German Version of the Center for Epidemiologic Studies Depression Scale (ADS-L)

To evaluate the current level of depressive symptoms, the German equivalent of the Center for Epidemiologic Studies Depression Scale (ADS-L) [31] was applied before and after the MPMP. The ADS-L- consists of 20 items (max. two missing items) with a total score ranging from 0 to 60. Increasing scores indicate higher levels of depressive symptoms and scores ≥ 23 are considered clinically relevant. The internal consistency ranges from 0.82 to 0.92 (Cronbach α), and the one-week, two-week and three-month test-retest reliability were good (r = 0.63, r = 0.48 and r = 0.58, respectively). Factorial, discriminant and convergent validity has been evaluated in a variety of studies (sensitivity = 0.90; specificity = 0.87; AUC = 0.94, MDC = 5 points) [31].

2.7. Statistical Analysis

All analyses were performed using IBM SPSS® Statistics 24.0 (Armonk, NY, USA) for Microsoft® Windows V.10 (Redmond, WA, USA) with a significance level of 5% (α = 0.05) and a confidence interval (CI) set to 95%. Only data from patients completing the questionnaires at both T0 and T1 were used. As a first step, an explorative data analysis for all variables was carried out. Normal distributions for subsequent correlation analyses and t-tests were assessed by the Kolmogorov–Smirnov and the Shapiro–Wilk test. The homogeneity of variance according to MANOVA-related calculations was verified by the Levenne test.
The average perceived helpfulness of different treatments was calculated and expressed as mean ± SD. Furthermore, Pearson’s r or its non-parametric counterpart Spearman’s rho were applied to assess whether perceived treatment helpfulness is influenced by sociodemographic characteristics at study entry. In addition, all helpfulness variables were dichotomized (not helpful/helpful) using a cut-off ≥ 4 (moderately helpful). To assess if potential relationships exist between the patients’ perceived helpfulness and analgesic intake, pain intensities (NRS), functional ability (FFbH-R), pain-related disability (PDI) and manifestation of depressive symptoms (ADS-L) the following three steps were carried out. At first, either paired t-tests or non-parametric Wilcoxon signed rank tests were used to detect significant changes in NRS, FFbH-R, PDI and ADS-L after completing the program. For variables that significantly decreased or increased, differences between T0 and T1 were calculated as delta values (Δ) in the second step. Except for Δ FFbH-R (as change in percent), a positive assignment for improvements was achieved by subtracting T1 from T0 values (Δ analgesics intake, Δ pain intensities as change in NRS, Δ PDI as change in percent, Δ ADS-L as change in the sum score). Finally, using the delta values as dependent variables, one-way MANOVA with Bonferroni adjustments was conducted. If the homogeneity of variance was violated, Kruskal–Wallis tests were used instead. CIs and effect sizes (Partial-Eta-squared = η2) are provided by MANOVA-related calculations. As presented in Table 1, data interpretations are based on recommendations by Jacob Cohen [32]. For non-parametric calculations (Wilcoxon or Kruskal–Wallis tests) η2 was calculated using an online tool [33] based on work from Cohen [34] and Fritz, Morris and Richler [35].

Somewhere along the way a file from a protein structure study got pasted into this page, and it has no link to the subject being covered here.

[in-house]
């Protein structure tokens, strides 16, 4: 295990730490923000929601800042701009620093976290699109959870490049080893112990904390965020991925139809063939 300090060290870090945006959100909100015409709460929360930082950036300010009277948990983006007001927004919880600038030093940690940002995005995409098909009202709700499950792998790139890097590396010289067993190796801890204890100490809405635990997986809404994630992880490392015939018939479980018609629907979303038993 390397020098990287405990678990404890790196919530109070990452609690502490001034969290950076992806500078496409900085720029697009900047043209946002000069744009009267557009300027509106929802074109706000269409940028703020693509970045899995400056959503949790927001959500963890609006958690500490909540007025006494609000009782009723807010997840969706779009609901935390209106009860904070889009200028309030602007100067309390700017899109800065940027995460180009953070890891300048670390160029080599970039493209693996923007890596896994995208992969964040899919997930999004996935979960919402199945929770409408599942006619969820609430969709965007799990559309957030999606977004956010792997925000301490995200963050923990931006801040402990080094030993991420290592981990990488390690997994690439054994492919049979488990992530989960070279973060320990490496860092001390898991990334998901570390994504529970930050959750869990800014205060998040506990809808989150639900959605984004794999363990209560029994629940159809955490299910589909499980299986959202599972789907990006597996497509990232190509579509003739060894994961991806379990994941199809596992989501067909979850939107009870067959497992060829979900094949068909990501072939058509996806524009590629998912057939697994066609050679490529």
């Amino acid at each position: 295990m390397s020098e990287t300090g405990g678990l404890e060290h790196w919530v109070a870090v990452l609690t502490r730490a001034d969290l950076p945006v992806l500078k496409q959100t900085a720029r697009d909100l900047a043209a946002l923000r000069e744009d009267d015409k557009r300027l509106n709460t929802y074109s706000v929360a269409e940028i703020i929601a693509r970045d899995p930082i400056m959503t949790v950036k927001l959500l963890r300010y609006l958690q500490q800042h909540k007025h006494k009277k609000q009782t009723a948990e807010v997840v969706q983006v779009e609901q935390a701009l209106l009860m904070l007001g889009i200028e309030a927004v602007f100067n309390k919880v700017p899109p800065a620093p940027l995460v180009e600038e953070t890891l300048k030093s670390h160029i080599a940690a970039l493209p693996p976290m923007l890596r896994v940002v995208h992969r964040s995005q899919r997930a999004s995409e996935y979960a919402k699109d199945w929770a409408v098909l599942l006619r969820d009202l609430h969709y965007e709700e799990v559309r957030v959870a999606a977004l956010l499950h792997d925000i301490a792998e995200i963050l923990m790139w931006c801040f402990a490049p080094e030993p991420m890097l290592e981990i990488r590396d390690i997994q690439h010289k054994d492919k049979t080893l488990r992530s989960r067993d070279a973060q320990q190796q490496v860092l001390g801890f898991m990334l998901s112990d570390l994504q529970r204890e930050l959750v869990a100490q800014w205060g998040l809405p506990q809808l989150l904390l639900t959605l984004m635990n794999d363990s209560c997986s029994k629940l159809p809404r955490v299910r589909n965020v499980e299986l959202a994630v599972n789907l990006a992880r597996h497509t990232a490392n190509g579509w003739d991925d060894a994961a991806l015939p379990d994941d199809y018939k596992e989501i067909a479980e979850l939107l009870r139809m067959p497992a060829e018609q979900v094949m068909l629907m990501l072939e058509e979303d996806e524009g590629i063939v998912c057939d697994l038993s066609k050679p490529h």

3. Results

3.1. Sociodemographic and Pain-Related Characteristics at Baseline

A total of 276 patients completed the questionnaires at both T0 and T1. The sociodemographic characteristics of this study population are presented in Table 2.
Prior to treatment, mean pain intensity within the last week was rated 5.2 (5.24 ± 2.08), whereas worst and least pain was evaluated 7 (6.97 ± 2,13) and 2.8 (2.77 ± 1.93) on the NRS, respectively. On average, current pain at T0 was rated 4.4 (4.41 ± 2.42). Occasional use of analgesics was stated by 32% of the patients, whereas 14% and 23% reported analgesic intake on a regular basis and daily, respectively. Mean functional capacity (FFbH-R) at T0 was 75% (74.54 ± 16.89) which represents moderately reduced functional capacity (range 79–70). Normal functional ability was presented by 41% of the patients (range 100–80%) and nearly a quarter of the study population (23.6%) showed clinically relevant decreases in functional ability (range 59–0%). Mean pain-related disability (PDI) was 27% (26.7 ± 12.27) and clinically relevant disabilities were observed for 36% of this study population (range 30 to 100% = clinically relevant). For the ADS-L, clinically relevant depressive symptoms (ADS-L score ≥ 18) were present in 47% of the participants with 19% suffering from depression (ADS-L score > 27). The mean ADS-L score was 19.43 ± 9.53. Detailed information about pain-related characteristics are outlined in Table 3.